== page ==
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Sep 28, 2004

Youths at centre of AIDS education

Story PictureWith little good news coming from statistics on the spread of AIDS in Belize, those charged with combating the disease continue to seek methods that will translate knowledge into action. And nowhere are those efforts more concentrated than among young people. News 5′s Jacqueline Woods has more.

Jacqueline Woods, Reporting

Belizeans between the ages of fifteen and twenty-nine are those most at risk for contracting HIV and AIDS. It’s a troubling situation that prompted the Operation Positive Reinforcement to believe they can make a difference. Under the banner, ?Together We Can?, former gang leaders, and youth leaders armed themselves with the information and tips they will need to help fight against the deadly disease.

Herman Morris, Member, OPR

?A lot of the youth out here feel like this thing dah nuh fi they. But then why we the try implement this programme to the fullest it’s cause we know dah wah war; a war we di fight like nobody know who. So then by we the youths they di try get out there on the streets and reason with the youths they, I feel like they wah more understand we from where we di try come from and thing. That’s why we di get well educated with this so we could teach they more about it too.?

Kanes Nolberto, Youth Leader

?Today in our forum we found out the ways in which AIDS can be contracted. The myths and misconceptions that Belizeans on a whole have on AIDS.?

Ambassador for Children, Women, HIV and AIDS Dolores Balderamos Garcia, has that last year the Karl Heusner Memorial Hospital saw two hundred and fifty-eight cases, which represents an average of twenty-one persons per month. It was also revealed that in 2003 HIV and AIDS ranked second among the top ten communicable diseases treated at the KHMH.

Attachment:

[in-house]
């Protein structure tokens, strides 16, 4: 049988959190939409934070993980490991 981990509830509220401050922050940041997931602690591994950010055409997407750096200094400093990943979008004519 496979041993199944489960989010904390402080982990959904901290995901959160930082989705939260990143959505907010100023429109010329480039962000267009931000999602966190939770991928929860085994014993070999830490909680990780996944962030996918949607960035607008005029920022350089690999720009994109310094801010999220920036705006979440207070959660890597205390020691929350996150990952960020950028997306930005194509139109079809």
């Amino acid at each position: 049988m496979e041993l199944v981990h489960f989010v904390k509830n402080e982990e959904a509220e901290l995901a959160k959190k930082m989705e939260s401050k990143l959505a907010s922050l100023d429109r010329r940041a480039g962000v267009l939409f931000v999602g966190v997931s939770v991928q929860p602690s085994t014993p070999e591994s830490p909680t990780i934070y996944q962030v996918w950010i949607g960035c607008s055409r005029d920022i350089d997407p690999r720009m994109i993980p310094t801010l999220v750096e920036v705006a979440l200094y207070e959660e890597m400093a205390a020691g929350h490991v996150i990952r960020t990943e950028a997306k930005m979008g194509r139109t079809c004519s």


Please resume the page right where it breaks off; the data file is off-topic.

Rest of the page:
Douglas Hyde, Consultant, OPR

?Recently we realized that the rate of HIV/AIDS is going with our young persons and so we sat down and strategize that if we target our leaders on the streets, educate and train them, we thought that it would be one of the positive things for the youths in the streets.?

?The workshop looks directly at former and present gang leaders and youth leaders from the district. It’s a HIV/AIDS training and the idea of training these leaders to go back into their community and also work with the youths within their setting, it’s an education and prevention on HIV/AIDS.?

Louie Ganzie says he does not believe the work will be a challenge and he plans to pass on the information the only way he knows best.

Louie Ganzie, Member, OPR

?I am a musician so I will spread it through music and reason with my youths them cause we have to protect our life right here now. AIDS deh ya and we have to protect ourselves so I done know that the youths they di tek it in you know. But they need the teaching and we as man will spread it to them, you know.?

It is hoped the fifteen participants will now go into their community and speak with their peers about HIV and AIDS. Jacqueline Woods for News Five.

The workshop was sponsored by OPEC, UNFPA, Red Cross, BFLA, the National Aids Programme and Youth for the Future.

Viewers please note: This Internet newscast is a verbatim transcript of our evening television newscast. Where speakers use Kriol, we attempt to faithfully reproduce the quotes using a standard spelling system.

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